exogamy

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exogamy

(ĕksŏg`əmē): see marriagemarriage,
socially sanctioned union that reproduces the family. In all societies the choice of partners is generally guided by rules of exogamy (the obligation to marry outside a group); some societies also have rules of endogamy (the obligation to marry within a group).
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exogamy

a rule prescribing marriage outside a given social group. The group may belong to a LINEAGE, CASTE, CLASS, ethnic affiliation or other social classification. Structural anthropologists have seen this practice as an exchange of women between groups which contributes to social stability. It may, therefore, be enforced by the use of INCEST TABOOs. The converse of exogamy is ENDOGAMY.

Exogamy

 

the practice of marrying only outside one’s own group, as prescribed by law or custom in the age of the primitive communal system. The ban could apply to marriages within one’s family group (such as the clan or phratry) or, more rarely, to marriages within one’s regional group or community. The prohibition against such marriages was retained in later times.

There are numerous theories concerning the origin of exogamy; the theories basically fall into three groups. Some researchers, including L. H. Morgan, believe the practice arose from the need to avoid the possibly harmful consequences of marriages between blood relatives. Others, including E. Tylor, A. M. Zolota-rev, and C. Levi-Strauss, regard it as an attempt to expand social contacts and initiate relations with other groups. Still others, including S. P. Tolstov and Iu. I. Semenov, regard it as a means of establishing social peace within a group, since sexual relations and the conflicts that accompany them are thus carried beyond the confines of the group.

REFERENCES

Engels, F. Proiskhozhdenie sem’i, chastnoi sobstvennosti i gosudarstva. In K. Marx and F. Engels, Soch., 2nd ed, vol. 21.
Semenov, Iu. I. Proiskhozhdenie braka i sem’i. Moscow, 1974.
Pervobytnoe obshchestvo: Osnovnye problemy razvitiia. Moscow, 1975.

exogamy

[ek′säg·ə·mē]
(genetics)
Union of gametes from organisms that are not closely related. Also known as outbreeding.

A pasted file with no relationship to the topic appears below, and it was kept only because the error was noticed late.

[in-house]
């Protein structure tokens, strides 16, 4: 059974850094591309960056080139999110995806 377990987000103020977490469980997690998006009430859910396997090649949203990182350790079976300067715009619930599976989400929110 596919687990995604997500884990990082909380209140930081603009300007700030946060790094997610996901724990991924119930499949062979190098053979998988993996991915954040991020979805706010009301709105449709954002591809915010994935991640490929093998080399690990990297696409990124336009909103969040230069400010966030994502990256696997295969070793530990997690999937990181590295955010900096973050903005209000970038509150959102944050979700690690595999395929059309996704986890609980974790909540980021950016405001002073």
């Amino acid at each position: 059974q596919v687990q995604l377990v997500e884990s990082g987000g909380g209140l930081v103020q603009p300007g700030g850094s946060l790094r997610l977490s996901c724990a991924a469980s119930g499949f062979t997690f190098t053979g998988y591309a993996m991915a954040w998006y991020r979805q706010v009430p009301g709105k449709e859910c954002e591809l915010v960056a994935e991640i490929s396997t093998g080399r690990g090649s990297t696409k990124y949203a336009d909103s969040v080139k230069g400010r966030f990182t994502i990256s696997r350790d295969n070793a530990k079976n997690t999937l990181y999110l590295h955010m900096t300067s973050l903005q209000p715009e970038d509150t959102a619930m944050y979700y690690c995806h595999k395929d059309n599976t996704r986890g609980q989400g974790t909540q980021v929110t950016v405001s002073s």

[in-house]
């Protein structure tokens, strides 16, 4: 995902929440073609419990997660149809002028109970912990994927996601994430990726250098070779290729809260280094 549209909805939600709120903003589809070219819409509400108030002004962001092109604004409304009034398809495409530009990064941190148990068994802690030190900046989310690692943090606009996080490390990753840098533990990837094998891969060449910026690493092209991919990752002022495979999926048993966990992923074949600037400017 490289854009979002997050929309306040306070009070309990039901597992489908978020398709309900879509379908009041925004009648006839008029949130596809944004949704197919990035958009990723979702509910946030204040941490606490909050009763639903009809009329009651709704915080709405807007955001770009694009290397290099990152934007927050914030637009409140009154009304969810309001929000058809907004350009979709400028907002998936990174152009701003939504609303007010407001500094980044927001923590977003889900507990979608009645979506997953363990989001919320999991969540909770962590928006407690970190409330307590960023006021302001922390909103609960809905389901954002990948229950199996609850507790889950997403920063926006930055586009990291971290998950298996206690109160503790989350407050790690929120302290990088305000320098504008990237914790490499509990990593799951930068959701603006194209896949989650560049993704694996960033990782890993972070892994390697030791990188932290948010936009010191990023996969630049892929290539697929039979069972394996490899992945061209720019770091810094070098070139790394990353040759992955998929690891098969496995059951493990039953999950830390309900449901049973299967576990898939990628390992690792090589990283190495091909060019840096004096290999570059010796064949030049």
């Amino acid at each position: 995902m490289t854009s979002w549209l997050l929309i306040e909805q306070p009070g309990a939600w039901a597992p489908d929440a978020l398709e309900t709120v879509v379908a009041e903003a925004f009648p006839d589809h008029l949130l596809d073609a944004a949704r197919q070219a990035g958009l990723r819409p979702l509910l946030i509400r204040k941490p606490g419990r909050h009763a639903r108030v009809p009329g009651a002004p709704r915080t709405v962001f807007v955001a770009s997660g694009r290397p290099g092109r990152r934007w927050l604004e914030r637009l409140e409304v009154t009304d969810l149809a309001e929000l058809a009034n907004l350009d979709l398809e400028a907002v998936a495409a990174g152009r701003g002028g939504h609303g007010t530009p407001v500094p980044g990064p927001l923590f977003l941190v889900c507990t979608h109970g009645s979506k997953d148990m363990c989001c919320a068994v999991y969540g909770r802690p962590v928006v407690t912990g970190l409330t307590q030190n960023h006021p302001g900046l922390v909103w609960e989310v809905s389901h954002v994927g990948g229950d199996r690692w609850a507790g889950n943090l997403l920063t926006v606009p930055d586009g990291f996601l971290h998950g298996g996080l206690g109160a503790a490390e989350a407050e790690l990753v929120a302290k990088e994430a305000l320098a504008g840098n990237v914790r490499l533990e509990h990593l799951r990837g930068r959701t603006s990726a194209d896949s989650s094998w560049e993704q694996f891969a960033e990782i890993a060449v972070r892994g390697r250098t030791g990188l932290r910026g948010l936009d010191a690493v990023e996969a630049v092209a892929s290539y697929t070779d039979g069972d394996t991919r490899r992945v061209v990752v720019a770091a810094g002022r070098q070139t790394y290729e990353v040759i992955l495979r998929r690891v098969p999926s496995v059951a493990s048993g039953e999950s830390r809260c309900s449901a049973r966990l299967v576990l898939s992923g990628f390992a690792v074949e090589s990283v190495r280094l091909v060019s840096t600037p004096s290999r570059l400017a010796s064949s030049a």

References in periodicals archive ?
These intra-Latinx subjectivities are informed by exogamous marriages across generations with Latinos and other communities as well.
This regulatory role of family is displayed in Sir Thomas's attempt to regulate Fanny's "deployment of sexuality" through the enforcement of an exogamous "alliance" with Henry.
In our framework, exogamous households are more mobile and better able to exploit differences in production opportunities across communities through migration.
For rather too long, proponents of the dependency or modernization theory of Africa's underdevelopment have overstretched the role of exogamous factors, particularly the slave trade and colonialism, in the underdevelopment of Africa.
Among British Protestants a little over half of all exogamous marriages are cross-religion.
Since the 1960s, the force of these practices has lessened, and, as a result of social change, society now accepts exogamous marriages based on the concepts of love and mutual attraction (Grace, 2004).
Due to the matrifocial exogamous marriage patterns found throughout much of rural Thailand, men have traditionally needed to travel beyond village environs in order to find a suitable marriage partner whose family these men will marry into.
Drawing on nineteenth-century anthropologists such as John Ferguson McLennan, particularly the latter's theory of endogamy and exogamy, Michie shows how the heiress complicates the model of heterosexual exchange since she cannot enter into an exogamous marriage in which her wealth exits the group/family but must remain within an endogamous union.
The differences between these two communities persisted (in 1900, for example) but gradually cohabitation and exogamous marriages became more common in Saint Denis, and the average age of brides rose to become similar to that of the Parisian working class overall.
for those descended from exogamous marriages than those from endogamous ones" (2003: 28).
The Nuba are an exogamous society -- that is, marriage within the clan is being forbidden.
Judith Butler observes that in Levi-Strauss's structuralist anthropology the female body is acculturated through the exogamous processes of exchange upon which heterosexual, patriarchal societies are founded: